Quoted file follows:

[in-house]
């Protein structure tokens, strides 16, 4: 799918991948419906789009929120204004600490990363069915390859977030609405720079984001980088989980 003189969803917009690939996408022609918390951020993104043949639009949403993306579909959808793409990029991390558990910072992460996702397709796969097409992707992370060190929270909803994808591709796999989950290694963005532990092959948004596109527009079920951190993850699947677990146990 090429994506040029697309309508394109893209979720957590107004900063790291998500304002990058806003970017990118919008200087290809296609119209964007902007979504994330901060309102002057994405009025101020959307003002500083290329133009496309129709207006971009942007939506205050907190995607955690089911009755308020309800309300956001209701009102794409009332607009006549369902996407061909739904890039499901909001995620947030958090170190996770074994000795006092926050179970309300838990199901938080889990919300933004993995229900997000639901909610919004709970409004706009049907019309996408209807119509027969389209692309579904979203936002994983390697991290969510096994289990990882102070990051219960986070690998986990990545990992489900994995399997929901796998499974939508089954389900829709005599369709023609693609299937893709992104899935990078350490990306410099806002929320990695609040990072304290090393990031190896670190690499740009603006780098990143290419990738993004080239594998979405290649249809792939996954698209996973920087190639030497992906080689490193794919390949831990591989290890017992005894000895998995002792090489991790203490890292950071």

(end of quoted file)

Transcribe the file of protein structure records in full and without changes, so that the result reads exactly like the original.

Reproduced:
[in-house]
């Protein structure tokens, strides 16, 4: 799918991948419906789009929120204004600490990363069915390859977030609405720079984001980088989980 003189969803917009690939996408022609918390951020993104043949639009949403993306579909959808793409990029991390558990910072992460996702397709796969097409992707992370060190929270909803994808591709796999989950290694963005532990092959948004596109527009079920951190993850699947677990146990 090429994506040029697309309508394109893209979720957590107004900063790291998500304002990058806003970017990118919008200087290809296609119209964007902007979504994330901060309102002057994405009025101020959307003002500083290329133009496309129709207006971009942007939506205050907190995607955690089911009755308020309800309300956001209701009102794409009332607009006549369902996407061909739904890039499901909001995620947030958090170190996770074994000795006092926050179970309300838990199901938080889990919300933004993995229900997000639901909610919004709970409004706009049907019309996408209807119509027969389209692309579904979203936002994983390697991290969510096994289990990882102070990051219960986070690998986990990545990992489900994995399997929901796998499974939508089954389900829709005599369709023609693609299937893709992104899935990078350490990306410099806002929320990695609040990072304290090393990031190896670190690499740009603006780098990143290419990738993004080239594998979405290649249809792939996954698209996973920087190639030497992906080689490193794919390949831990591989290890017992005894000895998995002792090489991790203490890292950071």